If anyone contacts you and tells you that your computer is compromised – they are a scammer! Companies like Microsoft and Google are not calling people to tell them about a virus which they’ve detected.
You may receive authentic security alerts via email, but these will be simple “login detected” or “password has been changed” notifications.

Keep Your System Secure

The simplest way to keep your system safe from all types of malware is to be proactive. Install a well regarded cybersecurity suite from big-name companies and use it regularly. This way you will know what a legitimate notification looks like.

If you ever are in doubt as to whether or not a notification is real, close the notification, open your antivirus software and run a system scan.

There are several well-regarded antivirus tools on the market, and you can easily find reviews by typing “best antivirus reddit” into your Google search. Keep in mind that many online review websites are little more than sponsored advertisements and may not be entirely objective.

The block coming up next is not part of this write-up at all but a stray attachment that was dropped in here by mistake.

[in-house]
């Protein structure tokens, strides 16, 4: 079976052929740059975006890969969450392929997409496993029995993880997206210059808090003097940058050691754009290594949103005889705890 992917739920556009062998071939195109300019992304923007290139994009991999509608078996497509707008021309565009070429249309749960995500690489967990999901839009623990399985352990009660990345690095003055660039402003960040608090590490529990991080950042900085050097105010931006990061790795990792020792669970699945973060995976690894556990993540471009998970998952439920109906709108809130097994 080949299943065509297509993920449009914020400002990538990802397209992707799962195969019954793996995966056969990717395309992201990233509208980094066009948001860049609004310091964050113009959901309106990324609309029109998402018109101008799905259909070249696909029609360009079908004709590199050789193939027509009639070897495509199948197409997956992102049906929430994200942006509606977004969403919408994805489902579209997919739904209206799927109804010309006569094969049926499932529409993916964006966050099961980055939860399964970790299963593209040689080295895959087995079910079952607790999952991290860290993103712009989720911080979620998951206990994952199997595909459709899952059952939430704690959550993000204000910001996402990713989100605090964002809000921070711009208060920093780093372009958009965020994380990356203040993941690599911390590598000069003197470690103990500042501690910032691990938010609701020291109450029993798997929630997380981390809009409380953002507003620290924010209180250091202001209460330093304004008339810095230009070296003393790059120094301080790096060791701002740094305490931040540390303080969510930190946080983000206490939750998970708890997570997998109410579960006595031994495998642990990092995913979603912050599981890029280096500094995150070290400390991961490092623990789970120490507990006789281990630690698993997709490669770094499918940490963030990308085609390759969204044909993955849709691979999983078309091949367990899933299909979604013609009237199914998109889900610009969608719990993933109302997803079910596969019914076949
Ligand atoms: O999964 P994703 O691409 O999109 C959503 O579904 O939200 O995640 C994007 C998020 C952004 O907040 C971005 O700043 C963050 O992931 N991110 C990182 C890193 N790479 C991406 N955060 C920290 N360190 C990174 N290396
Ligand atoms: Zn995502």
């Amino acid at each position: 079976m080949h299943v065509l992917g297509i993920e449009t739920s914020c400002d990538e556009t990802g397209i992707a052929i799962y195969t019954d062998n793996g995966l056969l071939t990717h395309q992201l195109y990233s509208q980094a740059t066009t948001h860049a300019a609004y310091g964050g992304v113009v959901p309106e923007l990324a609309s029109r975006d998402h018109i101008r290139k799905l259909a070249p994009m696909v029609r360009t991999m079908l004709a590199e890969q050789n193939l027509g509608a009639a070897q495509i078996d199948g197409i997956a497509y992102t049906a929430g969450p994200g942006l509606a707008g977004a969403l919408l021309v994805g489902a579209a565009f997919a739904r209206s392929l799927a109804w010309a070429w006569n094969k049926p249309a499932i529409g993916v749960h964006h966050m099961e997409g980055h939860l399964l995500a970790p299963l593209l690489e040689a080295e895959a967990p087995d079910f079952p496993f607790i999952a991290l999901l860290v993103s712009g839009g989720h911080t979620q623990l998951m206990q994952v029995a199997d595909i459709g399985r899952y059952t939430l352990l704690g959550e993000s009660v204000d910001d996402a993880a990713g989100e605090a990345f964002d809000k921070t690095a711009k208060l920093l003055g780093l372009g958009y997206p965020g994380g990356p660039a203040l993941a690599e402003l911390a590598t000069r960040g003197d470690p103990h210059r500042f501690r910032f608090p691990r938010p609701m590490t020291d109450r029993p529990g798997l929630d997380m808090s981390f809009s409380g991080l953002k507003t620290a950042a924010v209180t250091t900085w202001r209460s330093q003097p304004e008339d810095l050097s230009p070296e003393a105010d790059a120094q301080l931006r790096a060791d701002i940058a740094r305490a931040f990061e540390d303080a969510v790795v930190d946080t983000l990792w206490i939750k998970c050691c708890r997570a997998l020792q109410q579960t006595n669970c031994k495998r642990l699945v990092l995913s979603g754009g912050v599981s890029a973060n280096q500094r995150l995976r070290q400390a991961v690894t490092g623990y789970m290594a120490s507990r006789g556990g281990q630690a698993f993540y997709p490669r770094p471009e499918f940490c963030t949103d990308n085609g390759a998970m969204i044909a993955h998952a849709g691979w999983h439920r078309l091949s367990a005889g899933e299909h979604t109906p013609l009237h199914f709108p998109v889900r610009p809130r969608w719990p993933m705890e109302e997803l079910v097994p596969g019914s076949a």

You do not necessarily need to pay money for a decent internet security tool, but the paid programs tend to be easier to use and may include additional features such as firewalls or even virtual private networks (VPNs).

But what if I use a Mac? There is a pervasive myth out there that Apple products can’t get viruses. While there are more viruses which target the Windows operating system, all devices can become infected.

Avoiding Antivirus Scams

The next time a message pops up telling you that your computer has been infected, remember to stay calm. Instead of getting caught up in the adrenaline rush and blindly following instructions, take a step back and critically assess the message. All requests to click a link, download a file, or pay money should be treated with extreme caution.

When in doubt, contact a local professional virus and spyware removal service and have them look at your computer.